4-Re:”Power Utilities aren’t limiting the popularity of solar” The Koch Bros and their astroturf minions are trying to do everything under the sun to kill renewables. Oklahoma wants to tax your solar panels, courtesy of an ALEC written law. They are also fighting Smart Grid and Net Metering.

        1. Germany is paying 6 to 8 times more for solar than the electricity from their mothballed nuclear plants.

          Prices for power in Germany are so high there that the country is restarting all of their nuclear plants.

          When the sun don’t shine and the wind don’t blow we will all be in the dark.

          1. Very rarely is there an instance when both happen simultaneously and there are a number of ways to store the energy for use during lulls. Thermal storage of solar with various media is already in commercial use- store the heat in the daytime and use it at night.

          1. People would not bitch about the Kochs if they would stop the 24/7/365 fanaticism. Those bastards through their proxy organizations essentially bought our State Legislature with a tidal wave of money, Now that it is full of Republicans sponsored by Koch, the ALEC (another Koch funded activity) written laws are starting to roll out like cookies at Nabisco.

            Exactly how many yachts can they water ski behind?

            1. George Soros gave a relatively small amount of money to help start Moveon.org almost a decade ago- the Kochs have poured hundreds of millions into a rainbow of organizations over decades to warp the political system to their advantage and profit.

              Not exactly the same thing.

            2. Darwin you are under-informed about the involvement of George Soros…he outspends the Koch brothers in political involvement 20-1 with hundreds of political action committees and 527 advocacy groups…

      3. “We can’t rationally blanket Southern California with solar cells to feed Northern California with power.”

        No, but I would be in favor of blanketing Northern California to feed Southern California. 😉

    2. Solar power wont work neither will wind in the end other than for small pockets of energy. Besides they kill birds and destroy the scenery. Plus mining for the minerals to produce both of these costs alot of money and will cause alot of environmental damage. Most of these are mined in China with NO environmental standards. So what is the gain? We need Nuclear power plain and simple.

      1. Maybe you could invent a “Mr. Fusion” cuz fission energy sources ain’t a great idea. Industrial solar power will kill a negligible numbers of flying creatures during the day, certainly none with solar panels for home, and I think solar panels look rather fashionable out in the desert where no one really sees them.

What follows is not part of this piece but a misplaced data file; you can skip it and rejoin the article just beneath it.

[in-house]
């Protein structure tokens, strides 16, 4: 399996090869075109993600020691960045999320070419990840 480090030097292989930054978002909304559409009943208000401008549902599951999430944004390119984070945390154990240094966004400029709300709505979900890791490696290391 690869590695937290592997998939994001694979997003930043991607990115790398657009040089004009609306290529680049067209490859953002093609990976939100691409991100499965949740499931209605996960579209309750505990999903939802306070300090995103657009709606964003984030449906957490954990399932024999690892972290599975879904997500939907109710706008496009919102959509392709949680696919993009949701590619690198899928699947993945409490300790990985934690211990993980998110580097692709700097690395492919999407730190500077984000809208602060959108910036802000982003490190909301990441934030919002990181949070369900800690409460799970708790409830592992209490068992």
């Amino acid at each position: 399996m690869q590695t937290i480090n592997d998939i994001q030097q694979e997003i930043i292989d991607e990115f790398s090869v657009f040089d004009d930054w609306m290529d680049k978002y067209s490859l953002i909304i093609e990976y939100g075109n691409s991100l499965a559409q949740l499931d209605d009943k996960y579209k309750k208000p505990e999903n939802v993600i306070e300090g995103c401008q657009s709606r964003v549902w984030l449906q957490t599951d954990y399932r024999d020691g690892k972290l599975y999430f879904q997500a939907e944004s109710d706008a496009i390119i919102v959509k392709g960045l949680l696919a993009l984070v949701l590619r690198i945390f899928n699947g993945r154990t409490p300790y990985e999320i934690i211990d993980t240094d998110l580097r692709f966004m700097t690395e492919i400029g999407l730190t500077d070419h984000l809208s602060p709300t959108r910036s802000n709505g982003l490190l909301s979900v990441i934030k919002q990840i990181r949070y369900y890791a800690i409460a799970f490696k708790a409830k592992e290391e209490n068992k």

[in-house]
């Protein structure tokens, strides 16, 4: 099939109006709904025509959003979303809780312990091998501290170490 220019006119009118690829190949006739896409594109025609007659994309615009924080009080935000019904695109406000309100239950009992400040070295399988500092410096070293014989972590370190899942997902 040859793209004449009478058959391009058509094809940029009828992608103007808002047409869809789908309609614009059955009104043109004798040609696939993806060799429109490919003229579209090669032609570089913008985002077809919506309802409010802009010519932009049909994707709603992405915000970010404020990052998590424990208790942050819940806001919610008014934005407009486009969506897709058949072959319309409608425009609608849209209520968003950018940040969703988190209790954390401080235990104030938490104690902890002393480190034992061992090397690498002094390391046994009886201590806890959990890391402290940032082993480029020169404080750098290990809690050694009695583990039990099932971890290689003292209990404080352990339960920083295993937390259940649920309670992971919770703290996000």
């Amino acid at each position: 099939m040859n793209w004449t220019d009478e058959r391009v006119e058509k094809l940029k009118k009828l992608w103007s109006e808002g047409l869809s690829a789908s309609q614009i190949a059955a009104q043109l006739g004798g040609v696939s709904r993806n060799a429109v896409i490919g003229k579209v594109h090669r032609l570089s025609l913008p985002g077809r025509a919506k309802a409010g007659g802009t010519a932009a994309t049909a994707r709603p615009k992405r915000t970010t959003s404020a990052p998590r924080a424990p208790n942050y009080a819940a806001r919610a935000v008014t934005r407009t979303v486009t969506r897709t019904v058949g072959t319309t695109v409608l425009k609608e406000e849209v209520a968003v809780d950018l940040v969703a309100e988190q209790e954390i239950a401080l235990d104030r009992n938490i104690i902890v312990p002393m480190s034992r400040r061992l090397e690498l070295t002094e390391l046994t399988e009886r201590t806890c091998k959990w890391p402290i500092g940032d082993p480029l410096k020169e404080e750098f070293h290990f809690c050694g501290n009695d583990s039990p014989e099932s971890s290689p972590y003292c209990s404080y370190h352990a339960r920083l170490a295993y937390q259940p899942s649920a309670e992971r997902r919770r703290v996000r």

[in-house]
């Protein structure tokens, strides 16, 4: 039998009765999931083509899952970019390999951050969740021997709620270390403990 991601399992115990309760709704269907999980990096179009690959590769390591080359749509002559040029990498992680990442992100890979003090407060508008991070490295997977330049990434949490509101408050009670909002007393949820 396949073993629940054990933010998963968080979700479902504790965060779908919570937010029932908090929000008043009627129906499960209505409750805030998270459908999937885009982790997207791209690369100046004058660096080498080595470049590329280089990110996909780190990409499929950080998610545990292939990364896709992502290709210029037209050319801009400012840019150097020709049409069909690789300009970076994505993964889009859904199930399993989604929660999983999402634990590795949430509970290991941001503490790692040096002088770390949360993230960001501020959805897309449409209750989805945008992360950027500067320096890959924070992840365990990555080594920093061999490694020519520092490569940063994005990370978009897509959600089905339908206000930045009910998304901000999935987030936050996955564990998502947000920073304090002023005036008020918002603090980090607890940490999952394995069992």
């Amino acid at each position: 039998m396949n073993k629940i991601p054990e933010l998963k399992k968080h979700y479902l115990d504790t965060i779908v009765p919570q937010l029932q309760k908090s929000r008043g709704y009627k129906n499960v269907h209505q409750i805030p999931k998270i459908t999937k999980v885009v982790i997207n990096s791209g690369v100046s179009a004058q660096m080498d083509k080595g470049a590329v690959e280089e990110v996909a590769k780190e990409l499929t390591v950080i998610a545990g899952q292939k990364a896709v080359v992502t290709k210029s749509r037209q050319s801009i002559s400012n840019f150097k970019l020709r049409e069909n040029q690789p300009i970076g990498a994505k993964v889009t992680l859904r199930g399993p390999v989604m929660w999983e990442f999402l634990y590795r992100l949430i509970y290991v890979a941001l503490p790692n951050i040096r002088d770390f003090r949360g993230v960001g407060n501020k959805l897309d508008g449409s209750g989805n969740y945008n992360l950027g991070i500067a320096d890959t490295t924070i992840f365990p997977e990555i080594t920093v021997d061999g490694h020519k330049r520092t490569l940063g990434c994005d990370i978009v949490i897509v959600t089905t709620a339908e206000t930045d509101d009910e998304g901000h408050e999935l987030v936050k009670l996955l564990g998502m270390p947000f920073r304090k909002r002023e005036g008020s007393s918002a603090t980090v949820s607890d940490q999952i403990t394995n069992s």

2. Utter ignorance.. Lets destroy a pristine landscape and fill it with solar panels for what? to generate electricity that would barely power a reasonable size city, when are people with brains actually going to figure out that there is no global warming, that its been cooling for a while.

    And I would rather be warm then cool any day, growing food prefers warmer climates, not cold. Climate always changes, changing the term does not change the fact that all this hysteria over global warming, or whatever you want to call it today is all hype designed to let people with power trips run your life.. that what you really want?

    Wait till energy costs so much because of all this foolishness that you won’t be able to keep warm or cool or turn on lights, because it will be cost prohibitive.

    1. It is hard to call a sun baked, sandy, windblown, barren desert pristine.

      Everything else is true.

      The money lenders will jack up the cost of living 4 to 10 times what it is now and they will be bring in draconian laws to get rid of the complainers.

      In 20 or 30 years you survivors will realize how stupid you were.

    2. Yeah, all those scientists that have been working on the problem have such low IQs. Where are all the smart scientists? Surely they can tell us that this past winter proves there’s no global warming. I mean, how could it be so cold if everything is getting warmer. If only I had some brains, maybe I’d understand.

    1. You are absolutely right, but the last remaining problem with nuclear isn’t technology its risk management. The public is right to worry about that.

      Nuclear power has the potential to be very safe from a technology standpoint, but so did New Orleans. In both New Orleans and Fukushima, engineers new of fixable problems that management gambled on leaving unfixed in order to save money in the short run.

      In both cases terrible decisions were actually “good” career decisions for the managers that came and went before disaster struck. Of course, burning coal is similar in terms of real costs not being accounted for. But the damage there is spread out.

      If government passed a bill extending environmental damage settlements to be able to personally back charge CEO’s at the time of damage, there could be a lot less political arguing about what was and wasn’t harming the environment. Energy company CEO’s have vast resources to settle those issues sensibly if there own wealth was linked to their own choices.

    1. You are right. It is sure to save a few bucks durring the summer or year round in the southern most states. The buyers in most of the Continent will never save enough to pay back the cost of the solar rooftop.

  3. While I am primarily a custom home builder in Carmel, Ca., I started doing Solar 2 years ago.

    Even on the foggy Central Coast, people can knock off 70-84% of their electric usage with Solar on their house.

    This gets you to the bottom tier, which is the ” cheap ” power.

    1. Solar does cut the cost of power as the tier system is now in place. However, the cost of the system actually would push my monthly bill to the top tier as I had to pay for the cost of the power created by the cells in added cost.
      I simply changed my lights to LED and purchased a new fridge to cut the cost. My electric is roughly thirty dollars a month. Geo thermal is a better choice as it will cool / heat year round from a small water pump that can be run with a small 1000 watt generator during emergencies-with the fridge loaded on it.

        1. I am at the bottom tier at 30.00 a month. The point was that solar is really not needed since the panels are quite expensive and you are still paying per month for the current coming out of the panels. I avoid such cost with energy effient lights. Which would be far better as a whole than solar. It is still very expensive.

  4. Another resource to exploit. Another fortune to be made by the producers (ignoring the tax breaks, subsidies and grants). The american dream come true… work hard + corporate welfare = success.

Reader Feedback

This site uses Akismet to reduce spam. Learn how your comment data is processed.